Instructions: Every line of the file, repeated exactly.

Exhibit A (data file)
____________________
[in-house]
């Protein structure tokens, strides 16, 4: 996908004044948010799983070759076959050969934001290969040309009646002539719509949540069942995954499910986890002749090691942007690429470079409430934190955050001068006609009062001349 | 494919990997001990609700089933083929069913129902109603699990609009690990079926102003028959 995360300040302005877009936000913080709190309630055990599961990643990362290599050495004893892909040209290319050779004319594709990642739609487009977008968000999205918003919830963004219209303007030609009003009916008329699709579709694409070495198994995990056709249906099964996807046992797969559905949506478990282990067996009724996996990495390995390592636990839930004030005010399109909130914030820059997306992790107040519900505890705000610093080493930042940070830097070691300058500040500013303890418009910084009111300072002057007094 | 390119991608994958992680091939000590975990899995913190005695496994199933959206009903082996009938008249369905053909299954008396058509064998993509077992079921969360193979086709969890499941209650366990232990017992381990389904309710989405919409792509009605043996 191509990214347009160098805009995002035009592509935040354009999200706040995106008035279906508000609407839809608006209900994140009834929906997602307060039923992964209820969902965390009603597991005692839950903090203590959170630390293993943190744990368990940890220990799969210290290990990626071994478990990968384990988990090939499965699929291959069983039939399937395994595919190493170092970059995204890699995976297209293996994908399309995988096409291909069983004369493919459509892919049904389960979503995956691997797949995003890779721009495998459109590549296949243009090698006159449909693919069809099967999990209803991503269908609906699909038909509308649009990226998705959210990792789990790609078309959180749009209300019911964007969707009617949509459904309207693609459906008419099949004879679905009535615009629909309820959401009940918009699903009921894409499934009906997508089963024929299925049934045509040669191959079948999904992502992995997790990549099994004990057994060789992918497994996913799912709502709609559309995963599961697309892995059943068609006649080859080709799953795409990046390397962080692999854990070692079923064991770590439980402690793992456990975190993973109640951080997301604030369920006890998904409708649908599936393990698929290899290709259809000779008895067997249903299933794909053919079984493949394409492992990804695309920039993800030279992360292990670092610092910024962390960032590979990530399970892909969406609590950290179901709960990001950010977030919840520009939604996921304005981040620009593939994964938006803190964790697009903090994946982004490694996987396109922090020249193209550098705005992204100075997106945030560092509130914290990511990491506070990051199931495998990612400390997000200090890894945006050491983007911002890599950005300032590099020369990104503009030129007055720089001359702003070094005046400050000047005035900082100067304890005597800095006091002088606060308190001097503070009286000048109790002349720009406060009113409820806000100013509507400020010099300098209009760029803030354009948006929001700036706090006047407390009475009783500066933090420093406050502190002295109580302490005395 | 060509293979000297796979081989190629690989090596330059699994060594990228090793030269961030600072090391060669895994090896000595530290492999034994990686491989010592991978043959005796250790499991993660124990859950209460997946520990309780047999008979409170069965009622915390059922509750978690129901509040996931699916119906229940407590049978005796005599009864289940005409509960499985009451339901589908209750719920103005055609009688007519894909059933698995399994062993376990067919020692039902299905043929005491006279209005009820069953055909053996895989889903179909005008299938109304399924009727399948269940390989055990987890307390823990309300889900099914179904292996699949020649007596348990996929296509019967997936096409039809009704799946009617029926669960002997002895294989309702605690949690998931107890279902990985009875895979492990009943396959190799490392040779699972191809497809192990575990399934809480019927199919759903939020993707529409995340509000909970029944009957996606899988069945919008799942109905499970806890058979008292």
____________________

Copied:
[in-house]
């Protein structure tokens, strides 16, 4: 996908004044948010799983070759076959050969934001290969040309009646002539719509949540069942995954499910986890002749090691942007690429470079409430934190955050001068006609009062001349 | 494919990997001990609700089933083929069913129902109603699990609009690990079926102003028959 995360300040302005877009936000913080709190309630055990599961990643990362290599050495004893892909040209290319050779004319594709990642739609487009977008968000999205918003919830963004219209303007030609009003009916008329699709579709694409070495198994995990056709249906099964996807046992797969559905949506478990282990067996009724996996990495390995390592636990839930004030005010399109909130914030820059997306992790107040519900505890705000610093080493930042940070830097070691300058500040500013303890418009910084009111300072002057007094 | 390119991608994958992680091939000590975990899995913190005695496994199933959206009903082996009938008249369905053909299954008396058509064998993509077992079921969360193979086709969890499941209650366990232990017992381990389904309710989405919409792509009605043996 191509990214347009160098805009995002035009592509935040354009999200706040995106008035279906508000609407839809608006209900994140009834929906997602307060039923992964209820969902965390009603597991005692839950903090203590959170630390293993943190744990368990940890220990799969210290290990990626071994478990990968384990988990090939499965699929291959069983039939399937395994595919190493170092970059995204890699995976297209293996994908399309995988096409291909069983004369493919459509892919049904389960979503995956691997797949995003890779721009495998459109590549296949243009090698006159449909693919069809099967999990209803991503269908609906699909038909509308649009990226998705959210990792789990790609078309959180749009209300019911964007969707009617949509459904309207693609459906008419099949004879679905009535615009629909309820959401009940918009699903009921894409499934009906997508089963024929299925049934045509040669191959079948999904992502992995997790990549099994004990057994060789992918497994996913799912709502709609559309995963599961697309892995059943068609006649080859080709799953795409990046390397962080692999854990070692079923064991770590439980402690793992456990975190993973109640951080997301604030369920006890998904409708649908599936393990698929290899290709259809000779008895067997249903299933794909053919079984493949394409492992990804695309920039993800030279992360292990670092610092910024962390960032590979990530399970892909969406609590950290179901709960990001950010977030919840520009939604996921304005981040620009593939994964938006803190964790697009903090994946982004490694996987396109922090020249193209550098705005992204100075997106945030560092509130914290990511990491506070990051199931495998990612400390997000200090890894945006050491983007911002890599950005300032590099020369990104503009030129007055720089001359702003070094005046400050000047005035900082100067304890005597800095006091002088606060308190001097503070009286000048109790002349720009406060009113409820806000100013509507400020010099300098209009760029803030354009948006929001700036706090006047407390009475009783500066933090420093406050502190002295109580302490005395 | 060509293979000297796979081989190629690989090596330059699994060594990228090793030269961030600072090391060669895994090896000595530290492999034994990686491989010592991978043959005796250790499991993660124990859950209460997946520990309780047999008979409170069965009622915390059922509750978690129901509040996931699916119906229940407590049978005796005599009864289940005409509960499985009451339901589908209750719920103005055609009688007519894909059933698995399994062993376990067919020692039902299905043929005491006279209005009820069953055909053996895989889903179909005008299938109304399924009727399948269940390989055990987890307390823990309300889900099914179904292996699949020649007596348990996929296509019967997936096409039809009704799946009617029926669960002997002895294989309702605690949690998931107890279902990985009875895979492990009943396959190799490392040779699972191809497809192990575990399934809480019927199919759903939020993707529409995340509000909970029944009957996606899988069945919008799942109905499970806890058979008292």